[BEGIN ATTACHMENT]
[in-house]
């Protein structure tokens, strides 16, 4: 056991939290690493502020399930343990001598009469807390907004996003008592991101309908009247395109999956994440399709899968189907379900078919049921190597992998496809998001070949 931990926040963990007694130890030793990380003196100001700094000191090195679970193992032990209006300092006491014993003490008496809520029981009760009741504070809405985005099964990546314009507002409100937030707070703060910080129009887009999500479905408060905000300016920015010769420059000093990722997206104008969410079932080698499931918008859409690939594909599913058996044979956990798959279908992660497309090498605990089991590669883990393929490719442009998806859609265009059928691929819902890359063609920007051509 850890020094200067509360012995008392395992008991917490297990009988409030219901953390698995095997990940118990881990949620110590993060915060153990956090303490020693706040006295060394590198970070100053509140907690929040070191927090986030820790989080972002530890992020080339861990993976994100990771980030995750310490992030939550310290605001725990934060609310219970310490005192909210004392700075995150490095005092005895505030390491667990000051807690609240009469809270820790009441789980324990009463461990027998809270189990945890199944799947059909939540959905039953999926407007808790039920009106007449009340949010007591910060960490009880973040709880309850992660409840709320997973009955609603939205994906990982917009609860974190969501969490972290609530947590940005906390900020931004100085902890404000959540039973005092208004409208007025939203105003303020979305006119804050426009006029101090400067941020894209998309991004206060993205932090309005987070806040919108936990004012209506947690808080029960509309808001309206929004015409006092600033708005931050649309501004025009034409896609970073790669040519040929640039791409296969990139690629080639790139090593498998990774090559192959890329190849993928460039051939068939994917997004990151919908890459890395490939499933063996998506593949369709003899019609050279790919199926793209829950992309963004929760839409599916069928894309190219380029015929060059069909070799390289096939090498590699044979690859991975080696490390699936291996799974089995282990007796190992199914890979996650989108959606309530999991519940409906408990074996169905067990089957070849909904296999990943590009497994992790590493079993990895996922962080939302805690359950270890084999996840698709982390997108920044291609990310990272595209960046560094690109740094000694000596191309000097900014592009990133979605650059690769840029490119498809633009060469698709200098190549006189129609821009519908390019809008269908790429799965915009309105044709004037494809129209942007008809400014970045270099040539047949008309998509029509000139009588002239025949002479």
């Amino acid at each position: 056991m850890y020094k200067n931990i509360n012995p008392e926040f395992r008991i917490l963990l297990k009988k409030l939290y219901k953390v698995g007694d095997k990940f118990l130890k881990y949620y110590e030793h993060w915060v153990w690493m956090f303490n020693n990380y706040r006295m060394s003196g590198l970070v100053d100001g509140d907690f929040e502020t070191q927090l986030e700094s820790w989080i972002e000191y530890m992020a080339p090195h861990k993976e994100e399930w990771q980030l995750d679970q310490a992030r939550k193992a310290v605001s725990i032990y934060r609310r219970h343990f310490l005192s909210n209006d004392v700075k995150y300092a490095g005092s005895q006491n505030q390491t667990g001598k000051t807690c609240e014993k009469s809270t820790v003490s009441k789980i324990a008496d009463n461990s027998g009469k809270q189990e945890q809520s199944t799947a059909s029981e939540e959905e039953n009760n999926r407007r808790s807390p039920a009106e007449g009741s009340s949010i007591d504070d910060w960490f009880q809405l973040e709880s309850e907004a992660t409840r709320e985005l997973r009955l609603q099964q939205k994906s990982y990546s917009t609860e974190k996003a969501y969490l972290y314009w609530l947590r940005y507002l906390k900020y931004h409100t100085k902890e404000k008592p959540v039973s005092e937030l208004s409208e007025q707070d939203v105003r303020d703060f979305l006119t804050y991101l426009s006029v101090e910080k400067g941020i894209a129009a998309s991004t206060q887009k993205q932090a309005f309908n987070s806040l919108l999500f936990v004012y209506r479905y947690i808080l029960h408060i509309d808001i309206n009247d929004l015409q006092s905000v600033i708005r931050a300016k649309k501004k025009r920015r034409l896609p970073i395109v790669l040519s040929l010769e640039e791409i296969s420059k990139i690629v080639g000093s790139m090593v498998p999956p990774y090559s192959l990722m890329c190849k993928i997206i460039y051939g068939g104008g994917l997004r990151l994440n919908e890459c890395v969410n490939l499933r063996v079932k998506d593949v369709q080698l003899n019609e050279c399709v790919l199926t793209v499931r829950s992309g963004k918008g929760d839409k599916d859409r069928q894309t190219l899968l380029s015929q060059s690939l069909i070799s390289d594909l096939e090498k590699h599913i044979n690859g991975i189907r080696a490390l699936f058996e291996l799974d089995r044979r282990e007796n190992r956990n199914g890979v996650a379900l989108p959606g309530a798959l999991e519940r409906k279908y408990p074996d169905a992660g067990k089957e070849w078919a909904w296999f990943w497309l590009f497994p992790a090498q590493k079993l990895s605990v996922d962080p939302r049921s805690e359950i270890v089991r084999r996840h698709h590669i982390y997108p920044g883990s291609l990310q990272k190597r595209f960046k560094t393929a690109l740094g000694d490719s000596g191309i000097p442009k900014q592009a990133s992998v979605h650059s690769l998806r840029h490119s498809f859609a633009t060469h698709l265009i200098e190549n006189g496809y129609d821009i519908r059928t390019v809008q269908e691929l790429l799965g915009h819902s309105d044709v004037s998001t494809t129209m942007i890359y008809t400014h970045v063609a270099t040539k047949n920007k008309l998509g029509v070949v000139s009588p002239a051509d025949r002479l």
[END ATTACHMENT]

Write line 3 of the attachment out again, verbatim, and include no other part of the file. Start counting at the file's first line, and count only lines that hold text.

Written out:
């Amino acid at each position: 056991m850890y020094k200067n931990i509360n012995p008392e926040f395992r008991i917490l963990l297990k009988k409030l939290y219901k953390v698995g007694d095997k990940f118990l130890k881990y949620y110590e030793h993060w915060v153990w690493m956090f303490n020693n990380y706040r006295m060394s003196g590198l970070v100053d100001g509140d907690f929040e502020t070191q927090l986030e700094s820790w989080i972002e000191y530890m992020a080339p090195h861990k993976e994100e399930w990771q980030l995750d679970q310490a992030r939550k193992a310290v605001s725990i032990y934060r609310r219970h343990f310490l005192s909210n209006d004392v700075k995150y300092a490095g005092s005895q006491n505030q390491t667990g001598k000051t807690c609240e014993k009469s809270t820790v003490s009441k789980i324990a008496d009463n461990s027998g009469k809270q189990e945890q809520s199944t799947a059909s029981e939540e959905e039953n009760n999926r407007r808790s807390p039920a009106e007449g009741s009340s949010i007591d504070d910060w960490f009880q809405l973040e709880s309850e907004a992660t409840r709320e985005l997973r009955l609603q099964q939205k994906s990982y990546s917009t609860e974190k996003a969501y969490l972290y314009w609530l947590r940005y507002l906390k900020y931004h409100t100085k902890e404000k008592p959540v039973s005092e937030l208004s409208e007025q707070d939203v105003r303020d703060f979305l006119t804050y991101l426009s006029v101090e910080k400067g941020i894209a129009a998309s991004t206060q887009k993205q932090a309005f309908n987070s806040l919108l999500f936990v004012y209506r479905y947690i808080l029960h408060i509309d808001i309206n009247d929004l015409q006092s905000v600033i708005r931050a300016k649309k501004k025009r920015r034409l896609p970073i395109v790669l040519s040929l010769e640039e791409i296969s420059k990139i690629v080639g000093s790139m090593v498998p999956p990774y090559s192959l990722m890329c190849k993928i997206i460039y051939g068939g104008g994917l997004r990151l994440n919908e890459c890395v969410n490939l499933r063996v079932k998506d593949v369709q080698l003899n019609e050279c399709v790919l199926t793209v499931r829950s992309g963004k918008g929760d839409k599916d859409r069928q894309t190219l899968l380029s015929q060059s690939l069909i070799s390289d594909l096939e090498k590699h599913i044979n690859g991975i189907r080696a490390l699936f058996e291996l799974d089995r044979r282990e007796n190992r956990n199914g890979v996650a379900l989108p959606g309530a798959l999991e519940r409906k279908y408990p074996d169905a992660g067990k089957e070849w078919a909904w296999f990943w497309l590009f497994p992790a090498q590493k079993l990895s605990v996922d962080p939302r049921s805690e359950i270890v089991r084999r996840h698709h590669i982390y997108p920044g883990s291609l990310q990272k190597r595209f960046k560094t393929a690109l740094g000694d490719s000596g191309i000097p442009k900014q592009a990133s992998v979605h650059s690769l998806r840029h490119s498809f859609a633009t060469h698709l265009i200098e190549n006189g496809y129609d821009i519908r059928t390019v809008q269908e691929l790429l799965g915009h819902s309105d044709v004037s998001t494809t129209m942007i890359y008809t400014h970045v063609a270099t040539k047949n920007k008309l998509g029509v070949v000139s009588p002239a051509d025949r002479l």